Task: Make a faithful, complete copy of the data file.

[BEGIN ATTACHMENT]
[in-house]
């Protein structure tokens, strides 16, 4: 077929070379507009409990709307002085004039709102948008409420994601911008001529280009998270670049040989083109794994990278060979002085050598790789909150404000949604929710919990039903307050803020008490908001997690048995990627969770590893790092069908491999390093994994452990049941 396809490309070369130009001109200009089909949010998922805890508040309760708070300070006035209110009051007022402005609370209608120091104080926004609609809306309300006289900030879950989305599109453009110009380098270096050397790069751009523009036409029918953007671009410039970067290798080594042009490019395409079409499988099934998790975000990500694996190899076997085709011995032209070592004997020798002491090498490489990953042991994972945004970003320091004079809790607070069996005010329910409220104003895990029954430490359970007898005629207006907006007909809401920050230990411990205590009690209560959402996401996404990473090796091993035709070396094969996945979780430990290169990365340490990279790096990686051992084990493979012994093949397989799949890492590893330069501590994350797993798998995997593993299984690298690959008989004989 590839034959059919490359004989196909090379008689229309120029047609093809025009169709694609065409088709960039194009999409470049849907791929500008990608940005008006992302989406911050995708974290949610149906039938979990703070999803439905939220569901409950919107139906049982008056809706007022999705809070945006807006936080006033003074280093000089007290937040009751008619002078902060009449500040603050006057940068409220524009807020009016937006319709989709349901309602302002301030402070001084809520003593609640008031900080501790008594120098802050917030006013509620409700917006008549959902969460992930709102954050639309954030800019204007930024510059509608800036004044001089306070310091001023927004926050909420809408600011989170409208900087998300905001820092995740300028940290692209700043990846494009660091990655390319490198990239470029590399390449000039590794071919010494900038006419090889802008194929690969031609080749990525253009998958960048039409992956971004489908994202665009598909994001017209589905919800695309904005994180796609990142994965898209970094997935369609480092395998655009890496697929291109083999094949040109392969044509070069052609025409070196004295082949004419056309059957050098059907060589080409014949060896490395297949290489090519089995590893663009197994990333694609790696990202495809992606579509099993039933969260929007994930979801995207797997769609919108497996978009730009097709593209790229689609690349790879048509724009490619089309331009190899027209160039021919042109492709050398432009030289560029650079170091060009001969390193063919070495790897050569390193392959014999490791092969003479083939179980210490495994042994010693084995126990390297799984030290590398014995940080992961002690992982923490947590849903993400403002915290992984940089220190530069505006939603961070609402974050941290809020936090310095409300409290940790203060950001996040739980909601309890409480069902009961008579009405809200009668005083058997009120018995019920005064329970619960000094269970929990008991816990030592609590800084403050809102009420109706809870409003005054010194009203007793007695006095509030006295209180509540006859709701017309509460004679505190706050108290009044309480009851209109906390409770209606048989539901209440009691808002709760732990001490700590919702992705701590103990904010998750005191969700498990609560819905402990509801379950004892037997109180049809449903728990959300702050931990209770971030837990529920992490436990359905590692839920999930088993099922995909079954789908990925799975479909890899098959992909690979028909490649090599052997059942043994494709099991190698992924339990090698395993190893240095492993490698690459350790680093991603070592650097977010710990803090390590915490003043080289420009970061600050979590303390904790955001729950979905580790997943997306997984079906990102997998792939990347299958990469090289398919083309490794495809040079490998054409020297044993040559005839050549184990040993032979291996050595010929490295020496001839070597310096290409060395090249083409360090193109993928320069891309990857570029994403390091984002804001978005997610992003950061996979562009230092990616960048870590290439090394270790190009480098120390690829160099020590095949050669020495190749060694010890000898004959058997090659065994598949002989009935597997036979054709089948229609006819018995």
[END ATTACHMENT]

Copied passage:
[in-house]
């Protein structure tokens, strides 16, 4: 077929070379507009409990709307002085004039709102948008409420994601911008001529280009998270670049040989083109794994990278060979002085050598790789909150404000949604929710919990039903307050803020008490908001997690048995990627969770590893790092069908491999390093994994452990049941 396809490309070369130009001109200009089909949010998922805890508040309760708070300070006035209110009051007022402005609370209608120091104080926004609609809306309300006289900030879950989305599109453009110009380098270096050397790069751009523009036409029918953007671009410039970067290798080594042009490019395409079409499988099934998790975000990500694996190899076997085709011995032209070592004997020798002491090498490489990953042991994972945004970003320091004079809790607070069996005010329910409220104003895990029954430490359970007898005629207006907006007909809401920050230990411990205590009690209560959402996401996404990473090796091993035709070396094969996945979780430990290169990365340490990279790096990686051992084990493979012994093949397989799949890492590893330069501590994350797993798998995997593993299984690298690959008989004989 590839034959059919490359004989196909090379008689229309120029047609093809025009169709694609065409088709960039194009999409470049849907791929500008990608940005008006992302989406911050995708974290949610149906039938979990703070999803439905939220569901409950919107139906049982008056809706007022999705809070945006807006936080006033003074280093000089007290937040009751008619002078902060009449500040603050006057940068409220524009807020009016937006319709989709349901309602302002301030402070001084809520003593609640008031900080501790008594120098802050917030006013509620409700917006008549959902969460992930709102954050639309954030800019204007930024510059509608800036004044001089306070310091001023927004926050909420809408600011989170409208900087998300905001820092995740300028940290692209700043990846494009660091990655390319490198990239470029590399390449000039590794071919010494900038006419090889802008194929690969031609080749990525253009998958960048039409992956971004489908994202665009598909994001017209589905919800695309904005994180796609990142994965898209970094997935369609480092395998655009890496697929291109083999094949040109392969044509070069052609025409070196004295082949004419056309059957050098059907060589080409014949060896490395297949290489090519089995590893663009197994990333694609790696990202495809992606579509099993039933969260929007994930979801995207797997769609919108497996978009730009097709593209790229689609690349790879048509724009490619089309331009190899027209160039021919042109492709050398432009030289560029650079170091060009001969390193063919070495790897050569390193392959014999490791092969003479083939179980210490495994042994010693084995126990390297799984030290590398014995940080992961002690992982923490947590849903993400403002915290992984940089220190530069505006939603961070609402974050941290809020936090310095409300409290940790203060950001996040739980909601309890409480069902009961008579009405809200009668005083058997009120018995019920005064329970619960000094269970929990008991816990030592609590800084403050809102009420109706809870409003005054010194009203007793007695006095509030006295209180509540006859709701017309509460004679505190706050108290009044309480009851209109906390409770209606048989539901209440009691808002709760732990001490700590919702992705701590103990904010998750005191969700498990609560819905402990509801379950004892037997109180049809449903728990959300702050931990209770971030837990529920992490436990359905590692839920999930088993099922995909079954789908990925799975479909890899098959992909690979028909490649090599052997059942043994494709099991190698992924339990090698395993190893240095492993490698690459350790680093991603070592650097977010710990803090390590915490003043080289420009970061600050979590303390904790955001729950979905580790997943997306997984079906990102997998792939990347299958990469090289398919083309490794495809040079490998054409020297044993040559005839050549184990040993032979291996050595010929490295020496001839070597310096290409060395090249083409360090193109993928320069891309990857570029994403390091984002804001978005997610992003950061996979562009230092990616960048870590290439090394270790190009480098120390690829160099020590095949050669020495190749060694010890000898004959058997090659065994598949002989009935597997036979054709089948229609006819018995």